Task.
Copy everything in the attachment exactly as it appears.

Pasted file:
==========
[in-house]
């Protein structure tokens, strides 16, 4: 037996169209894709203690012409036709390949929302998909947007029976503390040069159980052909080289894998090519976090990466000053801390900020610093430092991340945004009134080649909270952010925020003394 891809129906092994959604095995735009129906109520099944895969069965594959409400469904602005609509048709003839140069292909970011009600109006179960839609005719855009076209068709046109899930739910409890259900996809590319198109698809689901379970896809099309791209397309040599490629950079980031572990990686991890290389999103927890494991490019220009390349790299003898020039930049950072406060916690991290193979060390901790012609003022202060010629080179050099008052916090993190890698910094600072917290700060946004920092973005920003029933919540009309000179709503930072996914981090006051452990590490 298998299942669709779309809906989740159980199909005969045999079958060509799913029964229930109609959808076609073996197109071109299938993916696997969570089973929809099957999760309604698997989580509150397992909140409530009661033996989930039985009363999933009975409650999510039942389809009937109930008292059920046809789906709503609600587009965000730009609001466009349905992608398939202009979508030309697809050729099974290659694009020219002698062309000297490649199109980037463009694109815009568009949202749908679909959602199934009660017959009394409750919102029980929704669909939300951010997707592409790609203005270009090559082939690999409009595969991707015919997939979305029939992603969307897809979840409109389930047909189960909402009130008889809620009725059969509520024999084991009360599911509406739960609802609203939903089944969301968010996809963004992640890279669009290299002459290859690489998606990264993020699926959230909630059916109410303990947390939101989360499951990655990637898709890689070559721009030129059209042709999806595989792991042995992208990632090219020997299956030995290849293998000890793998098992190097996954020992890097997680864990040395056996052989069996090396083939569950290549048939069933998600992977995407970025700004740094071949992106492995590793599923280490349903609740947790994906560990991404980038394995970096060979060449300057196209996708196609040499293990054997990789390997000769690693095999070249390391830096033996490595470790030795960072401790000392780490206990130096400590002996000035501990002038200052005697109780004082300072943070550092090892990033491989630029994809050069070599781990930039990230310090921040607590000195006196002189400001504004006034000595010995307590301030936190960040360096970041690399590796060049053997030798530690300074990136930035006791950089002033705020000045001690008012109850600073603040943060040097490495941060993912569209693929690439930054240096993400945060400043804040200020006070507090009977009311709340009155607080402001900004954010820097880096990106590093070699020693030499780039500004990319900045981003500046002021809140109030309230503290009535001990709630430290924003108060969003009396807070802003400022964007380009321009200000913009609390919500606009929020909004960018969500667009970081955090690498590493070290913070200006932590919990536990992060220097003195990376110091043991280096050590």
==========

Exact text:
[in-house]
């Protein structure tokens, strides 16, 4: 037996169209894709203690012409036709390949929302998909947007029976503390040069159980052909080289894998090519976090990466000053801390900020610093430092991340945004009134080649909270952010925020003394 891809129906092994959604095995735009129906109520099944895969069965594959409400469904602005609509048709003839140069292909970011009600109006179960839609005719855009076209068709046109899930739910409890259900996809590319198109698809689901379970896809099309791209397309040599490629950079980031572990990686991890290389999103927890494991490019220009390349790299003898020039930049950072406060916690991290193979060390901790012609003022202060010629080179050099008052916090993190890698910094600072917290700060946004920092973005920003029933919540009309000179709503930072996914981090006051452990590490 298998299942669709779309809906989740159980199909005969045999079958060509799913029964229930109609959808076609073996197109071109299938993916696997969570089973929809099957999760309604698997989580509150397992909140409530009661033996989930039985009363999933009975409650999510039942389809009937109930008292059920046809789906709503609600587009965000730009609001466009349905992608398939202009979508030309697809050729099974290659694009020219002698062309000297490649199109980037463009694109815009568009949202749908679909959602199934009660017959009394409750919102029980929704669909939300951010997707592409790609203005270009090559082939690999409009595969991707015919997939979305029939992603969307897809979840409109389930047909189960909402009130008889809620009725059969509520024999084991009360599911509406739960609802609203939903089944969301968010996809963004992640890279669009290299002459290859690489998606990264993020699926959230909630059916109410303990947390939101989360499951990655990637898709890689070559721009030129059209042709999806595989792991042995992208990632090219020997299956030995290849293998000890793998098992190097996954020992890097997680864990040395056996052989069996090396083939569950290549048939069933998600992977995407970025700004740094071949992106492995590793599923280490349903609740947790994906560990991404980038394995970096060979060449300057196209996708196609040499293990054997990789390997000769690693095999070249390391830096033996490595470790030795960072401790000392780490206990130096400590002996000035501990002038200052005697109780004082300072943070550092090892990033491989630029994809050069070599781990930039990230310090921040607590000195006196002189400001504004006034000595010995307590301030936190960040360096970041690399590796060049053997030798530690300074990136930035006791950089002033705020000045001690008012109850600073603040943060040097490495941060993912569209693929690439930054240096993400945060400043804040200020006070507090009977009311709340009155607080402001900004954010820097880096990106590093070699020693030499780039500004990319900045981003500046002021809140109030309230503290009535001990709630430290924003108060969003009396807070802003400022964007380009321009200000913009609390919500606009929020909004960018969500667009970081955090690498590493070290913070200006932590919990536990992060220097003195990376110091043991280096050590």